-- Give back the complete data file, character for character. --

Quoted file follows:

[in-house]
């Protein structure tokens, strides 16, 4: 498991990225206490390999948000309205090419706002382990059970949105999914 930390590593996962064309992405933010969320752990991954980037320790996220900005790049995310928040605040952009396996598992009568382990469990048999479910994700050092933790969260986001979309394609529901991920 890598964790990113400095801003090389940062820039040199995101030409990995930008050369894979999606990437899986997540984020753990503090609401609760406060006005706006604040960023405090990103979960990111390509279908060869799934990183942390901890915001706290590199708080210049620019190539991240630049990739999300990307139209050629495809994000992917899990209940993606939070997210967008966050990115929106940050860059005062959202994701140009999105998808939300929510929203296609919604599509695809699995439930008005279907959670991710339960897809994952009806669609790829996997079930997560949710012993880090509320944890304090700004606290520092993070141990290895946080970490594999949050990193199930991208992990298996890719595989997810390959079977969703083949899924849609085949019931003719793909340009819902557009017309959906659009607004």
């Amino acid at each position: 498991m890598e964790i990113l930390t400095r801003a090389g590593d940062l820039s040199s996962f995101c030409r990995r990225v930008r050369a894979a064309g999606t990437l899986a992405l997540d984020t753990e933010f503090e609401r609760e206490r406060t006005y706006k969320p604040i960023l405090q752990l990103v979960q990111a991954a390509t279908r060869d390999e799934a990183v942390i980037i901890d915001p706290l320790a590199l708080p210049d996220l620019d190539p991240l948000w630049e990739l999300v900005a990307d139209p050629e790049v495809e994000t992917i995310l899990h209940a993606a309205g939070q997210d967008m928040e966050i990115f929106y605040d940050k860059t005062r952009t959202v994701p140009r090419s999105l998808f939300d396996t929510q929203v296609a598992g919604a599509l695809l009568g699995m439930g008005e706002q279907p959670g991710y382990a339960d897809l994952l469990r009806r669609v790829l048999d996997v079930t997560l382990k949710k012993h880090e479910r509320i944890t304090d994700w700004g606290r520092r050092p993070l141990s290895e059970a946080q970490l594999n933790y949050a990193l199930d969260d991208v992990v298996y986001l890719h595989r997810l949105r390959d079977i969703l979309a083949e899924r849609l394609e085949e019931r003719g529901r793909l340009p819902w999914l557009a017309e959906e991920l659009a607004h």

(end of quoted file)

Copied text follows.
[in-house]
């Protein structure tokens, strides 16, 4: 498991990225206490390999948000309205090419706002382990059970949105999914 930390590593996962064309992405933010969320752990991954980037320790996220900005790049995310928040605040952009396996598992009568382990469990048999479910994700050092933790969260986001979309394609529901991920 890598964790990113400095801003090389940062820039040199995101030409990995930008050369894979999606990437899986997540984020753990503090609401609760406060006005706006604040960023405090990103979960990111390509279908060869799934990183942390901890915001706290590199708080210049620019190539991240630049990739999300990307139209050629495809994000992917899990209940993606939070997210967008966050990115929106940050860059005062959202994701140009999105998808939300929510929203296609919604599509695809699995439930008005279907959670991710339960897809994952009806669609790829996997079930997560949710012993880090509320944890304090700004606290520092993070141990290895946080970490594999949050990193199930991208992990298996890719595989997810390959079977969703083949899924849609085949019931003719793909340009819902557009017309959906659009607004």
């Amino acid at each position: 498991m890598e964790i990113l930390t400095r801003a090389g590593d940062l820039s040199s996962f995101c030409r990995r990225v930008r050369a894979a064309g999606t990437l899986a992405l997540d984020t753990e933010f503090e609401r609760e206490r406060t006005y706006k969320p604040i960023l405090q752990l990103v979960q990111a991954a390509t279908r060869d390999e799934a990183v942390i980037i901890d915001p706290l320790a590199l708080p210049d996220l620019d190539p991240l948000w630049e990739l999300v900005a990307d139209p050629e790049v495809e994000t992917i995310l899990h209940a993606a309205g939070q997210d967008m928040e966050i990115f929106y605040d940050k860059t005062r952009t959202v994701p140009r090419s999105l998808f939300d396996t929510q929203v296609a598992g919604a599509l695809l009568g699995m439930g008005e706002q279907p959670g991710y382990a339960d897809l994952l469990r009806r669609v790829l048999d996997v079930t997560l382990k949710k012993h880090e479910r509320i944890t304090d994700w700004g606290r520092r050092p993070l141990s290895e059970a946080q970490l594999n933790y949050a990193l199930d969260d991208v992990v298996y986001l890719h595989r997810l949105r390959d079977i969703l979309a083949e899924r849609l394609e085949e019931r003719g529901r793909l340009p819902w999914l557009a017309e959906e991920l659009a607004h």